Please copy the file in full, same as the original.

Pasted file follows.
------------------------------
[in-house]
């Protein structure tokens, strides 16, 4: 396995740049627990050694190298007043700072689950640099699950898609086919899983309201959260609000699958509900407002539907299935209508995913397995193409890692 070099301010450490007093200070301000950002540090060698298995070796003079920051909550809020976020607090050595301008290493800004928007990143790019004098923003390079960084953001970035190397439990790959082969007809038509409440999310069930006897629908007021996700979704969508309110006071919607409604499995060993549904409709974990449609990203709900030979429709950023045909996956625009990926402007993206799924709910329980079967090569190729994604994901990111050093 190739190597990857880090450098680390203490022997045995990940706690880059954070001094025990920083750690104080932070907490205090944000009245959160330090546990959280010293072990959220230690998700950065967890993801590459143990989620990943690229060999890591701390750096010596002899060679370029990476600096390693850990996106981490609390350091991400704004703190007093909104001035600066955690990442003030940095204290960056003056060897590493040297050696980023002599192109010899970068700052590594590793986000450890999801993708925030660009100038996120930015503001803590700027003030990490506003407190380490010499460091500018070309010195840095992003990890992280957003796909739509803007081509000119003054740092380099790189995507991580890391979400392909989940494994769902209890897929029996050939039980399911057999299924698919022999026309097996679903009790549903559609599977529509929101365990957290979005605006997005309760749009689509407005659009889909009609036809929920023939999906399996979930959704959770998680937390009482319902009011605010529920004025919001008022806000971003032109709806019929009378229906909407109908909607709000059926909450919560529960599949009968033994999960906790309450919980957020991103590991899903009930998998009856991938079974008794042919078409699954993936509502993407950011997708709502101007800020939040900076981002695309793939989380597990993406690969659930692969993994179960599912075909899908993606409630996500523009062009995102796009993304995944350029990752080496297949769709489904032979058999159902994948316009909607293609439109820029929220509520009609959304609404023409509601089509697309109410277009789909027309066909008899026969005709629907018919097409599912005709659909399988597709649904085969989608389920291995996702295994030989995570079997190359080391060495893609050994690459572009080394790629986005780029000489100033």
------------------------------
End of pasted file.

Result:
[in-house]
């Protein structure tokens, strides 16, 4: 396995740049627990050694190298007043700072689950640099699950898609086919899983309201959260609000699958509900407002539907299935209508995913397995193409890692 070099301010450490007093200070301000950002540090060698298995070796003079920051909550809020976020607090050595301008290493800004928007990143790019004098923003390079960084953001970035190397439990790959082969007809038509409440999310069930006897629908007021996700979704969508309110006071919607409604499995060993549904409709974990449609990203709900030979429709950023045909996956625009990926402007993206799924709910329980079967090569190729994604994901990111050093 190739190597990857880090450098680390203490022997045995990940706690880059954070001094025990920083750690104080932070907490205090944000009245959160330090546990959280010293072990959220230690998700950065967890993801590459143990989620990943690229060999890591701390750096010596002899060679370029990476600096390693850990996106981490609390350091991400704004703190007093909104001035600066955690990442003030940095204290960056003056060897590493040297050696980023002599192109010899970068700052590594590793986000450890999801993708925030660009100038996120930015503001803590700027003030990490506003407190380490010499460091500018070309010195840095992003990890992280957003796909739509803007081509000119003054740092380099790189995507991580890391979400392909989940494994769902209890897929029996050939039980399911057999299924698919022999026309097996679903009790549903559609599977529509929101365990957290979005605006997005309760749009689509407005659009889909009609036809929920023939999906399996979930959704959770998680937390009482319902009011605010529920004025919001008022806000971003032109709806019929009378229906909407109908909607709000059926909450919560529960599949009968033994999960906790309450919980957020991103590991899903009930998998009856991938079974008794042919078409699954993936509502993407950011997708709502101007800020939040900076981002695309793939989380597990993406690969659930692969993994179960599912075909899908993606409630996500523009062009995102796009993304995944350029990752080496297949769709489904032979058999159902994948316009909607293609439109820029929220509520009609959304609404023409509601089509697309109410277009789909027309066909008899026969005709629907018919097409599912005709659909399988597709649904085969989608389920291995996702295994030989995570079997190359080391060495893609050994690459572009080394790629986005780029000489100033």